The price of Republican hubris

Republicans could have gotten a far better deal from President Obama last year, if only they hadn't been so cocky


Steve Kornacki
November 14, 2012 6:34PM (UTC)

President Obama has apparently decided what price Republicans should pay for their refusal to work with him the past four years: $800 billion.

That’s the difference between the amount of new revenue Republicans put on the table in the summer of 2011, when they pushed the country to the brink of a debt default, and what Obama is now demanding as discussions over the gradual fiscal slope open.

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Obama will hold his first post-election press conference later today, and his press secretary indicated on Tuesday that he would use it to outline his call for $1.6 trillion in new revenue – to be achieved through an end to the Bush rates on income over $250,000, the Buffett Rule, and tightening loopholes. By contrast, as the Aug. 1, 2011, debt ceiling approached, House Speaker John Boehner had proposed a far more modest $800 billion revenue scheme, one that relied on reforming the tax code and not raising rates on the wealthy.

Whether Obama will get all or most of what he’s now demanding remains to be seen. There’s also the question of entitlements. The deal Boehner and Obama toyed with last year included cuts to Medicare, Medicaid and Social Security, and Republicans are now insisting they be included in any new deal. But Obama’s Democratic base is in much less of a mood to play along now, in the wake of their election victory, and is pressing the president hard to take entitlements off the table. It remains to be seen what Obama will be willing to accept on this front, but his opening offer on taxes at least suggests his appetite for cuts will be reduced.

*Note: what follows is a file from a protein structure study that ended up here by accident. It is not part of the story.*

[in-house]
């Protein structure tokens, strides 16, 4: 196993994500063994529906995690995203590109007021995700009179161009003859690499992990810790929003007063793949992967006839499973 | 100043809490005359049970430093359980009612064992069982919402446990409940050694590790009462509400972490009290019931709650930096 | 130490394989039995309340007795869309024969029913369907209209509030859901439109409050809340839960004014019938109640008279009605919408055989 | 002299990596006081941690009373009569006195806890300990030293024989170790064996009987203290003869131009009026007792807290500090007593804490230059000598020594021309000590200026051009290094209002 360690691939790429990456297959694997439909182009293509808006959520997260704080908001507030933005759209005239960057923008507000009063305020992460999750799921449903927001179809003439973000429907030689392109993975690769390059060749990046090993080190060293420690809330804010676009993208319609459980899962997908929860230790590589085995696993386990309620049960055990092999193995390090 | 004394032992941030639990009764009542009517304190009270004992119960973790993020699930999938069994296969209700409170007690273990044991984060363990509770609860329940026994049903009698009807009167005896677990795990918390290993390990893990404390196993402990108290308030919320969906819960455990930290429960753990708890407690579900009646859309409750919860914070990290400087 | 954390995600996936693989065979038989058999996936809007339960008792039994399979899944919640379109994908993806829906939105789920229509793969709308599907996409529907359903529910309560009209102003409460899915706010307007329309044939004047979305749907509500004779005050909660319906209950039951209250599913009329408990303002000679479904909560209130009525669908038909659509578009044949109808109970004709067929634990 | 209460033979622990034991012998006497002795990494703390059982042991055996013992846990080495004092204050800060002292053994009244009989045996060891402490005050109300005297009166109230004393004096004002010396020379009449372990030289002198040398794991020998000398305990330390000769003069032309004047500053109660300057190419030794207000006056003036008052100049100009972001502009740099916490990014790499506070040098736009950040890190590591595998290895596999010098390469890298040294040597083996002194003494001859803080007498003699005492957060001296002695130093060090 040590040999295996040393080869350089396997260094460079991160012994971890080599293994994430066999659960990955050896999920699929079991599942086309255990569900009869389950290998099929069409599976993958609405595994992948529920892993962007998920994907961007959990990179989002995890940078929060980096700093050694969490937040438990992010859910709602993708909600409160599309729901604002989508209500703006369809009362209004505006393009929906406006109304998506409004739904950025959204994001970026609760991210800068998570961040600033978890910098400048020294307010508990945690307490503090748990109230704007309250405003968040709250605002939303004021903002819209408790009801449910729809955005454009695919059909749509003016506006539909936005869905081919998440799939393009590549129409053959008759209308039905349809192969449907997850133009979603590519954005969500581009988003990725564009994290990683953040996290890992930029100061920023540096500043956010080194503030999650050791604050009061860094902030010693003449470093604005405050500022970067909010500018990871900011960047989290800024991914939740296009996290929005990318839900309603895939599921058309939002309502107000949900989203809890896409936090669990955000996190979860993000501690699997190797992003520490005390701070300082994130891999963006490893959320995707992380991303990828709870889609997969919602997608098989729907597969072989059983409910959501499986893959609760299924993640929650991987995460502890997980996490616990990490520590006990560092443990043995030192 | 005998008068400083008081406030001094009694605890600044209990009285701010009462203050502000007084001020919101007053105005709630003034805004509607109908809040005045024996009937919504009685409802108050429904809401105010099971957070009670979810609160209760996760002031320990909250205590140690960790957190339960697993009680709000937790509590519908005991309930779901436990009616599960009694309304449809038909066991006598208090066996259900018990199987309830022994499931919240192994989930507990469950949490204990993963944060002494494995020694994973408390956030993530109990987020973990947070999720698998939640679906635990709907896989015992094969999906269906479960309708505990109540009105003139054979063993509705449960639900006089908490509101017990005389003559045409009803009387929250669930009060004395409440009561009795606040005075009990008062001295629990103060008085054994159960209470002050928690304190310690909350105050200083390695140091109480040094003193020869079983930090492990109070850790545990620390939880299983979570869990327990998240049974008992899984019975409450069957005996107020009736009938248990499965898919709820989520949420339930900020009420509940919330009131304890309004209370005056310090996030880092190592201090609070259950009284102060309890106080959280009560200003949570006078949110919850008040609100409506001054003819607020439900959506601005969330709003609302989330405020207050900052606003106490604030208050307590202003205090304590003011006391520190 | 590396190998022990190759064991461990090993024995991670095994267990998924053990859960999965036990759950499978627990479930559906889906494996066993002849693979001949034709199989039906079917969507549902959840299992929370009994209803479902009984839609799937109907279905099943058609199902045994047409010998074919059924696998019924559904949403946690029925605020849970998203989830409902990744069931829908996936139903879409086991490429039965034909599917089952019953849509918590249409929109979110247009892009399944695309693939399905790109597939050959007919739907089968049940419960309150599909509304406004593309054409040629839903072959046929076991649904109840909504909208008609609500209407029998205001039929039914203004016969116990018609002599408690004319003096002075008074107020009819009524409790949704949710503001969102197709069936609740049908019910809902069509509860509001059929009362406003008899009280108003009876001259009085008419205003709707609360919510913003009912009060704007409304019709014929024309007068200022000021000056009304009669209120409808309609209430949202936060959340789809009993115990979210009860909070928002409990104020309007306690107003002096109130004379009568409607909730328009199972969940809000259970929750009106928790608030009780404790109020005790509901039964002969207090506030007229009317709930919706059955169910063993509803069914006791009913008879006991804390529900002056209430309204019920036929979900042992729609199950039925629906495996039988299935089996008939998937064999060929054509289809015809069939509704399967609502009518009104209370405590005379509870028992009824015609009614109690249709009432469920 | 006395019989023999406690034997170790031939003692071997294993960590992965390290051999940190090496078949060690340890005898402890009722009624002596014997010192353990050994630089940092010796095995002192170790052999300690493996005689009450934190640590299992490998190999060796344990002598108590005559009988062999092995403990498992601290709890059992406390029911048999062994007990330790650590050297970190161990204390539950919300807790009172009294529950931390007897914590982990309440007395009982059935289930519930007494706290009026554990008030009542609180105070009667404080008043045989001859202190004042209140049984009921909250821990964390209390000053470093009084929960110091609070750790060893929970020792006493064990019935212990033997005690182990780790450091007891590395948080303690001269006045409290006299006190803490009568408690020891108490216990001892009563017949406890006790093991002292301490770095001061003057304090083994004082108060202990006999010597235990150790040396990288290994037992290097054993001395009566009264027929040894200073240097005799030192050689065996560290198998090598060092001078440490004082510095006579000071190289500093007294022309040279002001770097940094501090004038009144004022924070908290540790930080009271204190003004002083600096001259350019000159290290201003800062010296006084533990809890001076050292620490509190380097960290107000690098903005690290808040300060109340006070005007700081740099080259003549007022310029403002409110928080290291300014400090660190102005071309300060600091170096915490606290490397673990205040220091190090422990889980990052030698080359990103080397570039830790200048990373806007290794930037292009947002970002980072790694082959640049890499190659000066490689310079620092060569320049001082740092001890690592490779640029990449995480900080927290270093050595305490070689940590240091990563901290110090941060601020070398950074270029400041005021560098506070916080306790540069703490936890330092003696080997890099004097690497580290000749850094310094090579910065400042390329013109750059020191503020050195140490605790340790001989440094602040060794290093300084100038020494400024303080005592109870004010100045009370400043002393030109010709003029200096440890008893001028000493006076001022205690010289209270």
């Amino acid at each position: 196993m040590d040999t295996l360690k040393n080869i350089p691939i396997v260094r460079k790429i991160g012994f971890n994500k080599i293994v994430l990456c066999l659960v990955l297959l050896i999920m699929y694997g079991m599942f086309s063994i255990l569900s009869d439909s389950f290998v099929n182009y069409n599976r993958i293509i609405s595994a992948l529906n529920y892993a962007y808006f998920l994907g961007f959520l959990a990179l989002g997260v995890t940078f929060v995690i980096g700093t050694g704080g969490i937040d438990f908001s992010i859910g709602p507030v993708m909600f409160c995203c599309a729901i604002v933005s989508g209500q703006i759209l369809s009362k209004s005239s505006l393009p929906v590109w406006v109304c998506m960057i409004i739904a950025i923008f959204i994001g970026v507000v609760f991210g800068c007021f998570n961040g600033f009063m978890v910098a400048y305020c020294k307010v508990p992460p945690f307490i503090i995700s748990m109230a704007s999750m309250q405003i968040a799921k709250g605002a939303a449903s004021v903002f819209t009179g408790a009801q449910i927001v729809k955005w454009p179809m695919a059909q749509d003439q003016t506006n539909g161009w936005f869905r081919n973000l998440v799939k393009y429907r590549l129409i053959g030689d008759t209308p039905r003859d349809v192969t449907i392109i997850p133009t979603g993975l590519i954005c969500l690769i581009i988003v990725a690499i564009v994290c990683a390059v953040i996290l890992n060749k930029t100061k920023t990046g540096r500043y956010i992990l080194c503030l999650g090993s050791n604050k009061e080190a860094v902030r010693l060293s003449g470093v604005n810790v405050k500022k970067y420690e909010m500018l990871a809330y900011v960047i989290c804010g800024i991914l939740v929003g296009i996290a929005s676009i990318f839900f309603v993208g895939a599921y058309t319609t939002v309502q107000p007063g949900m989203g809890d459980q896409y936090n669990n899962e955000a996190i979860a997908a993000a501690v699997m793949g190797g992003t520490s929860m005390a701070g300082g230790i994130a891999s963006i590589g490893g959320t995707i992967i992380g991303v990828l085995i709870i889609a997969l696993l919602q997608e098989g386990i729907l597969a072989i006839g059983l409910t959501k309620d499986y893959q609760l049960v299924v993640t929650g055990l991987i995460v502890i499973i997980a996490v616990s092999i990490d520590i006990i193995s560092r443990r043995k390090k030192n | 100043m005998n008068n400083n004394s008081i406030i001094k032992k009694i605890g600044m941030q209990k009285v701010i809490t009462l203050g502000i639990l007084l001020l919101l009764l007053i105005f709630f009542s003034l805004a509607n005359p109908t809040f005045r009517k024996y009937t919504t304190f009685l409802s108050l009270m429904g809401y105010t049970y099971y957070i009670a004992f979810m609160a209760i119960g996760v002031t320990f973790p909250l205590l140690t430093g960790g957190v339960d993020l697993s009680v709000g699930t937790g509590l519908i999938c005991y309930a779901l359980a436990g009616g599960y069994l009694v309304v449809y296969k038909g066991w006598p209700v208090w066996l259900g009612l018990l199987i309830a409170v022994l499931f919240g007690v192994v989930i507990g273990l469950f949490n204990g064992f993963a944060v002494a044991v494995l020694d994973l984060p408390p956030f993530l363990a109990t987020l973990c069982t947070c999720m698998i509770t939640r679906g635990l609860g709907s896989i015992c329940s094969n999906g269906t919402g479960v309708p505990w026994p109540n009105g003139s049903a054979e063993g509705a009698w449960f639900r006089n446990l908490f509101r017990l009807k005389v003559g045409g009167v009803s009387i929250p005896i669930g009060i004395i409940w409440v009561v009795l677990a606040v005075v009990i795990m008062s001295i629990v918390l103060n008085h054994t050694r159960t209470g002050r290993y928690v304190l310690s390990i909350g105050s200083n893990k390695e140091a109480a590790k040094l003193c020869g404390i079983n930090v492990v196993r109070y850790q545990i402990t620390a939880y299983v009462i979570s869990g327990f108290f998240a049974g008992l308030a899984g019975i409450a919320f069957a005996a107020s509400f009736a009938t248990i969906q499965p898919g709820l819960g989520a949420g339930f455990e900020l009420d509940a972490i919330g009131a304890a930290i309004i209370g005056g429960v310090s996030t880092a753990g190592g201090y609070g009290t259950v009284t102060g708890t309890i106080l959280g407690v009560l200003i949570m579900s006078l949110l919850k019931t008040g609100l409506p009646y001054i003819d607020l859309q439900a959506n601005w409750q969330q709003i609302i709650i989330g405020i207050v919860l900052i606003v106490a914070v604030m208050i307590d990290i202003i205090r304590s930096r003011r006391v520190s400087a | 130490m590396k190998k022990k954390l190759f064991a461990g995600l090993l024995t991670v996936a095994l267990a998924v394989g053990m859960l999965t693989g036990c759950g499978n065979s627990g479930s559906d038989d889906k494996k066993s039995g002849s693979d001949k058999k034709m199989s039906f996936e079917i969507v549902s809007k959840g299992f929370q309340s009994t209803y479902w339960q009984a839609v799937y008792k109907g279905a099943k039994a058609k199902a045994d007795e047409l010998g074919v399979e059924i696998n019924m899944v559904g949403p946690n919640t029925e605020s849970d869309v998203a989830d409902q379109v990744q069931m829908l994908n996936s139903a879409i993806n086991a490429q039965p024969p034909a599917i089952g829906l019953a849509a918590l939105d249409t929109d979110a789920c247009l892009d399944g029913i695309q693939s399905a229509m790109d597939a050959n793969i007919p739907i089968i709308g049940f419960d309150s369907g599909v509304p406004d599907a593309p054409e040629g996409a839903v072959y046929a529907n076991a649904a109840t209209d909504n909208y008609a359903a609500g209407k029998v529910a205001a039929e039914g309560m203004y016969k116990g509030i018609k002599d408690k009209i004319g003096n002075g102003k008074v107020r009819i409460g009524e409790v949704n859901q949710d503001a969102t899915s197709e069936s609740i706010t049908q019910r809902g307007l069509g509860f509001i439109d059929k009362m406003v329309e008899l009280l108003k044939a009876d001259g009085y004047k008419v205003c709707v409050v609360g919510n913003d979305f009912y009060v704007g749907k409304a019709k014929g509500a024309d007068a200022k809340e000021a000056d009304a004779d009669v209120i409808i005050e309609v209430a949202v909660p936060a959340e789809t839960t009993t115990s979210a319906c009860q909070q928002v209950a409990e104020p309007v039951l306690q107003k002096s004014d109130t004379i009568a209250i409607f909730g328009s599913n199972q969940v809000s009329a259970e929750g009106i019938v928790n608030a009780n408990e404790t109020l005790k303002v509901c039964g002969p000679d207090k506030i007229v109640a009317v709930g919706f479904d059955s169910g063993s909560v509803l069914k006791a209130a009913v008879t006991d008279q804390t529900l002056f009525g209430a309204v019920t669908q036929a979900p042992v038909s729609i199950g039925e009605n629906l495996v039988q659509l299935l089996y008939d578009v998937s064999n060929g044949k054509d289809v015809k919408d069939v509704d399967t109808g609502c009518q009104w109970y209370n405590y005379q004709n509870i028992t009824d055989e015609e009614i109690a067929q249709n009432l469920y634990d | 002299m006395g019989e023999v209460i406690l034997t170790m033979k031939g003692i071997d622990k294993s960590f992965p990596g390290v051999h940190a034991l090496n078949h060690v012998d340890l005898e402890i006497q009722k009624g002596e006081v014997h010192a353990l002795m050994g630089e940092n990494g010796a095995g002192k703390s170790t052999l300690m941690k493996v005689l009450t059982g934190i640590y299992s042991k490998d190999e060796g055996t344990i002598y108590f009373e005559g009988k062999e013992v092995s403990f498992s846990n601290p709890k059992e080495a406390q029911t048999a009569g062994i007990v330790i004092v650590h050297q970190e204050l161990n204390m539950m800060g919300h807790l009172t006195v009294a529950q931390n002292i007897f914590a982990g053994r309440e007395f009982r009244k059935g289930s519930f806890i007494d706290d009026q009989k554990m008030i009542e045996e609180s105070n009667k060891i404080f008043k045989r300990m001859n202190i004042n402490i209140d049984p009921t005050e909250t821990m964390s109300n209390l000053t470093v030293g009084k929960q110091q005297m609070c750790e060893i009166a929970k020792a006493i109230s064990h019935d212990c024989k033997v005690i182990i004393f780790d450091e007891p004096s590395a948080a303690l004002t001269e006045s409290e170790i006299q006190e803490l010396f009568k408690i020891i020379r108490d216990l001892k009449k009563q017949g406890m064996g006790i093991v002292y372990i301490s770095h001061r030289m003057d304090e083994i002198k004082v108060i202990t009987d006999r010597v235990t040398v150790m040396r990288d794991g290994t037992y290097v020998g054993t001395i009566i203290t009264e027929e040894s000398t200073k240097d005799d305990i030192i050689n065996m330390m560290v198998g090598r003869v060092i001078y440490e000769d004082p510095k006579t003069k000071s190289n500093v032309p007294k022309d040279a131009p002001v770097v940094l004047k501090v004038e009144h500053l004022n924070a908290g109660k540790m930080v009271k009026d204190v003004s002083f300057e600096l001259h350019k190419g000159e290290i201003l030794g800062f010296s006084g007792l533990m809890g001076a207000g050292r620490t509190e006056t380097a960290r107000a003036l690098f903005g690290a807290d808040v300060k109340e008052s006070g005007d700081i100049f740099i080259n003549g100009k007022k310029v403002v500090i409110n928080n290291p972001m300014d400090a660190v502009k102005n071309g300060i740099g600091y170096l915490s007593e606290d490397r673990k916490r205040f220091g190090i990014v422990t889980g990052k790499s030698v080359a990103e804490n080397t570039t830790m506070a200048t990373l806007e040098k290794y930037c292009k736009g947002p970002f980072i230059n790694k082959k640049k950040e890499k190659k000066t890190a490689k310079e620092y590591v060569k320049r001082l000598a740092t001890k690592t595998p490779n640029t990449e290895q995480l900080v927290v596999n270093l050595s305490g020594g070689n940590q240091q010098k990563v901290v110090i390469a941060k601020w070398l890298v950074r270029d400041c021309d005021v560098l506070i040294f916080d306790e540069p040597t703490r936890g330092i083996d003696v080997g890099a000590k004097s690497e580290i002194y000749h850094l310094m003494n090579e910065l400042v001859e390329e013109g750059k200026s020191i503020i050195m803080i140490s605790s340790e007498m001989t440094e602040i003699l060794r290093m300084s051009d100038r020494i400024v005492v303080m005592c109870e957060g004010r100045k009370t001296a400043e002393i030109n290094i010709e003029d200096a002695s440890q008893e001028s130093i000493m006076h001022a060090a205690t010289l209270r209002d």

This, of course, speaks to the leverage with which Obama suddenly finds himself. For one thing, he just spent the last year running for reelection on a promise to raise income tax rates on those making over $250,000. Now that he’s won a resounding victory at the polls, it’s a lot easier for him to insist on this provision. There’s also the basic nature of the Dec. 31 deadline policymakers are now facing. The immediate consequences of failing to reach a deal are a lot more favorable to Obama than to Republicans. And initial polling suggests that Americans would be far more likely to blame the GOP if a deal isn’t reached. So Obama is in a position to ask for a lot more than he asked for last year, and to give in on a lot less.

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There’s another reason for Obama’s superior bargaining position: Republican hubris.

The story goes like this. When Obama was elected, Republicans immediately settled on a strategy of reflexive opposition and obstruction. If Obama was for it, they were against it – passionately and unwaveringly. And for this, they were initially rewarded. Burdened by a gruesome economy, Obama’s approval rating fell to under 50 percent early in his term, and his party suffered a midterm drubbing in 2010. The message Republicans took from this: Keep doing what we’ve been doing.